The Brooklyn-based artist Andrew Erdos and I were introduced by the founders of The Chimney gallery when a visit to their Bushwick space led to a spontaneous studio visit. With a link to the Italian tradition of glass-blowing, I though him a perfect candidate for a Digiqualia interview. Before I saw any of his sculptures, videos, photography or mixed-media installations, I was blown away by the magical space within which Erdos works.
Examples of his landscape photography were pasted to the windows, making you feel as if you were in a desert, and his famous mountain of glass stood triumphant in the middle of the room alongside rougher experiments with glass lining the walls. With a modest desk in the corner framed by a huge silver and pink fluffy heart to round it all off, Andrew’s sprawling studio – the location of our supper club during Frieze New York in May – was a sensory experience like nothing else.
Best-known for his mastery of glass techniques, Erdos was the youngest recipient of the Rakow Commission of the Corning Museum of Glass and his work has been exhibited worldwide from New York to St Petersburg and Beijing. Across his oeuvre, Erdos investigates the relationship between humans and our environment, as he reflects upon science, technology, culture, religion and of course nature. It’s this exploration of nature and its significance within the urban environment that I found so appealing, as I explored his unique space. Follow @andrew_erdos to see more of his work and behind-the-scenes of his glass-blowing.
Was there a pivotal moment when you decided to be an artist?
The one true epiphany I have ever had was when I was sixteen listening to Zion Train on Bob Marley’s Uprising album.
Can you tell us about the process of making your work?
There are always several pieces and different bodies of work being produced simultaneously. I have been creating a video installation of prehistoric landscapes in the desert since 2011. Every time I travel to the American South West and Navajo Nation the piece grows. As of now I have collected over 90,000 high resolution images. I am also producing new glass pieces that will later get assembled into more complicated sculptures. Some times the elements sit for months, before I have the right pieces to combine them with.
What piece of your artwork would you like to be remembered for?
Hopefully something I won’t think of for several years? Right now I am most excited about a series of site-specific, monumental glass mountains. Some of which are permanent and others are designed to gradually wear away over decades or hundred of years. Silica is the most abundant mineral on the surface of the earth. I like the idea of transforming this to an industrial material and then gradually letting the earth reclaim it to complete the cycle.
There is a specific rock formation in the Najavo Nation I have been very fascinated with called “Shiprock” or “Winged Rock”. It is a volcanic neck, larger than the Empire State Building. A volcanic neck is a rock formation created when magma hardens within a vent of a volcano. The story of creation of this particular rock formation varies, but usually is explained as the fossilized wings and tail of a giant prehistoric bird. Sometimes described as a monster, other times it is described as a creature transporting people from one world to another. On a simplified material and metaphorical level, this is what I am trying to create.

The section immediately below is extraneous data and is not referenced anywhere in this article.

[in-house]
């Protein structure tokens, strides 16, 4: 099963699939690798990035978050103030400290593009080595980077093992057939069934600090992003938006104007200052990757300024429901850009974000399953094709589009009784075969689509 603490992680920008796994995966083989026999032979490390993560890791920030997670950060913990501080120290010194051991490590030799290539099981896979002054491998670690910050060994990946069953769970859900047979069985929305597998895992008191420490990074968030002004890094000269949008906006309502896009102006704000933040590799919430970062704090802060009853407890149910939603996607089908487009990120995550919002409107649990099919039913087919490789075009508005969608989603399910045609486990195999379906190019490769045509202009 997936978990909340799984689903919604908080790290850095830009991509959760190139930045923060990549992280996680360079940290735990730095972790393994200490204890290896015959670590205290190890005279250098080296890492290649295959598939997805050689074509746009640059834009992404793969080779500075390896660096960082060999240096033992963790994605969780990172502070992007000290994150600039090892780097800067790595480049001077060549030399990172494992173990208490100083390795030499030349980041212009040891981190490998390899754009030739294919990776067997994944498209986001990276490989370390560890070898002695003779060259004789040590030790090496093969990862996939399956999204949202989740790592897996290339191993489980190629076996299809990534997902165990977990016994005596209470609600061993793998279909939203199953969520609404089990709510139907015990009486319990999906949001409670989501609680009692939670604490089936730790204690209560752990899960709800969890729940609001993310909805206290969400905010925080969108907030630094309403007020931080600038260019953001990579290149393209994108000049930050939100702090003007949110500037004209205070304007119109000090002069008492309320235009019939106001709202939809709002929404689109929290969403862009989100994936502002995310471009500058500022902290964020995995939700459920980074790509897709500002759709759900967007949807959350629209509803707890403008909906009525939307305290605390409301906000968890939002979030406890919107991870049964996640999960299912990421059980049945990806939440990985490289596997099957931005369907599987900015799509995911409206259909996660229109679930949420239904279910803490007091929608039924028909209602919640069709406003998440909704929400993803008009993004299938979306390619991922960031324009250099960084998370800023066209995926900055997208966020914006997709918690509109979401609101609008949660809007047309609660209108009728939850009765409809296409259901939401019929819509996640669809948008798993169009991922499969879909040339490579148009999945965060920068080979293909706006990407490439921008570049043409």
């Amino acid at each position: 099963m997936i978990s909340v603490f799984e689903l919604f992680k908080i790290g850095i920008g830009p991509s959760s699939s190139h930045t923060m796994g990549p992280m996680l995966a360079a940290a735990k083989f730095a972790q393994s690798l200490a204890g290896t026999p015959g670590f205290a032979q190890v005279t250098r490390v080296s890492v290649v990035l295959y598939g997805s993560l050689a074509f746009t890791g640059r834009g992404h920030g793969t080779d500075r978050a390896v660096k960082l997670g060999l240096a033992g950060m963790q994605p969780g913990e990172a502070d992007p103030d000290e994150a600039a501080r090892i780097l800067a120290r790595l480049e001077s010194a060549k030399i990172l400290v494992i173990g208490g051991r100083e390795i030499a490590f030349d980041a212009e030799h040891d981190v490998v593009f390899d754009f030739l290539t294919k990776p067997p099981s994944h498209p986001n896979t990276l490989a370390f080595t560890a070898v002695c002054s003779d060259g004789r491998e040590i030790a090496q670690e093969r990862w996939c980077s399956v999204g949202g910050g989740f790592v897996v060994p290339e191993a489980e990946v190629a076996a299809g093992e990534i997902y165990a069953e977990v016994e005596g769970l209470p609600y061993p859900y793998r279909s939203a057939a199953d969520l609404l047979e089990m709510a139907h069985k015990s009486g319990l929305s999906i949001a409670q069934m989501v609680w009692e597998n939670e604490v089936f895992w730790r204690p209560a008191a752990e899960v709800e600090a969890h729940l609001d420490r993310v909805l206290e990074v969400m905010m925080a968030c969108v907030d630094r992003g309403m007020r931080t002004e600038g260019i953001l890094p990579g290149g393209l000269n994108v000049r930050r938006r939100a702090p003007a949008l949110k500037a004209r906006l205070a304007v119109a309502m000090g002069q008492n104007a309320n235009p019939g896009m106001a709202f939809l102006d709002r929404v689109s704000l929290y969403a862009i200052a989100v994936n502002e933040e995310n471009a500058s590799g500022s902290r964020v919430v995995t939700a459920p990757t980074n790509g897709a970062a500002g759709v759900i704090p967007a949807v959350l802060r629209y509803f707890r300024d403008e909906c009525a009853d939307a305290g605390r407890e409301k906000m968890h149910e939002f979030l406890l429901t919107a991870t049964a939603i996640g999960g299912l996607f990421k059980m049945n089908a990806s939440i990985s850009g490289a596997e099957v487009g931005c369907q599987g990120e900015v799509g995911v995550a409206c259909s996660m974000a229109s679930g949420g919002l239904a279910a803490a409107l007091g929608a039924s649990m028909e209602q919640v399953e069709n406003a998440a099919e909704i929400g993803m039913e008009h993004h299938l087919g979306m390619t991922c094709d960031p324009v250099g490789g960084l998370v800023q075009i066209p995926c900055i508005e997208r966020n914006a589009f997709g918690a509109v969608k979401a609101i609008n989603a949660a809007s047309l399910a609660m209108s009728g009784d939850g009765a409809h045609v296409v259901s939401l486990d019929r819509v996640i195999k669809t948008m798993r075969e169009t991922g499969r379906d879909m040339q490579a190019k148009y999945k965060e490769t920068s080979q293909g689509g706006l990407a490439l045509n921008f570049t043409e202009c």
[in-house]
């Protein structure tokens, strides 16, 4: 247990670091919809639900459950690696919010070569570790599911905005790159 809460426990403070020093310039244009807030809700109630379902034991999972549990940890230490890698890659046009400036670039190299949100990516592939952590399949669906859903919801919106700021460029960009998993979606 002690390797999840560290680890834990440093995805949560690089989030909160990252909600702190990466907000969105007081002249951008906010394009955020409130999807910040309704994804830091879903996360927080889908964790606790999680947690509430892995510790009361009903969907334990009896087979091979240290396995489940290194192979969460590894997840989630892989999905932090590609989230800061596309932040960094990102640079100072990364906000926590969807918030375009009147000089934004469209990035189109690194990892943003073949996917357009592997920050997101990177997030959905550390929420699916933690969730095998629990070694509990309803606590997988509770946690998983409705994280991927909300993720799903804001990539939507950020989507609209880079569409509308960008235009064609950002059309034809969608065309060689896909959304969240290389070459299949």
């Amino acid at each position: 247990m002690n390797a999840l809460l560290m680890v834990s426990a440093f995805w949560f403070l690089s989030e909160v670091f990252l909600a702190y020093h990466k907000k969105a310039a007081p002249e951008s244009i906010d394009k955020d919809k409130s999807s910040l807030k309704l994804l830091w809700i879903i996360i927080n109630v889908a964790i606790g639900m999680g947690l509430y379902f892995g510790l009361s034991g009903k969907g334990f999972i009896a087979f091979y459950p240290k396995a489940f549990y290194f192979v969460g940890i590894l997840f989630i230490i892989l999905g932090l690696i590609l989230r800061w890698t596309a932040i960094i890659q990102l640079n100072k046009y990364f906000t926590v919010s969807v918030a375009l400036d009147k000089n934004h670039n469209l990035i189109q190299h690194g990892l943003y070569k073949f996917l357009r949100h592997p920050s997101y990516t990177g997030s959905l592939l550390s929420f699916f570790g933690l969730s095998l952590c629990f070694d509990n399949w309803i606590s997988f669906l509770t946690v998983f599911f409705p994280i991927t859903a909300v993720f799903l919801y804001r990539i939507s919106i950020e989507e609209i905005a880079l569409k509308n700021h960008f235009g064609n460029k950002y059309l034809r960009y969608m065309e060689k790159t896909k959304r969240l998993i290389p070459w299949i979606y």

If you could work within a past art movement, which would it be?
Although I do not consider the movement over, I would love to works alongside artists such as Robert Smithson and Michael Heizer in the first wave of land art. Or to create in an indigenous community, where scientific, economic and academic rationalization of art does not exist. A place where there is no boundary between religion, nature, art and magic. In Prehistoric Paintings: Lascaux or the Birth of Art, Georges Bataille refers to a form of transcendental experience explored by artists in their creation process: “to create a sensible reality whereby the ordinary world is modified in response to the desire for the extraordinary, for the marvellous.”
Can you discuss the significance of landscapes in your work?
Landscape is both a literal and metaphorical measurements of time. One of the aspects of glass that I find the most relevant is its ability to capture and display time. In the glassblowing process, the difference between a piece cracking or melting can be a few seconds. When glass is in its molten state it is almost like a living organism. It produces heat, it moves, it radiates light, as it cools down it cracks and dies. The glass can then get re-melted and re-incarnated into its next form. There is a quote from Jean Baudrillard, in America, that verbally articulates everything I am trying to say with my ongoing works in the desert.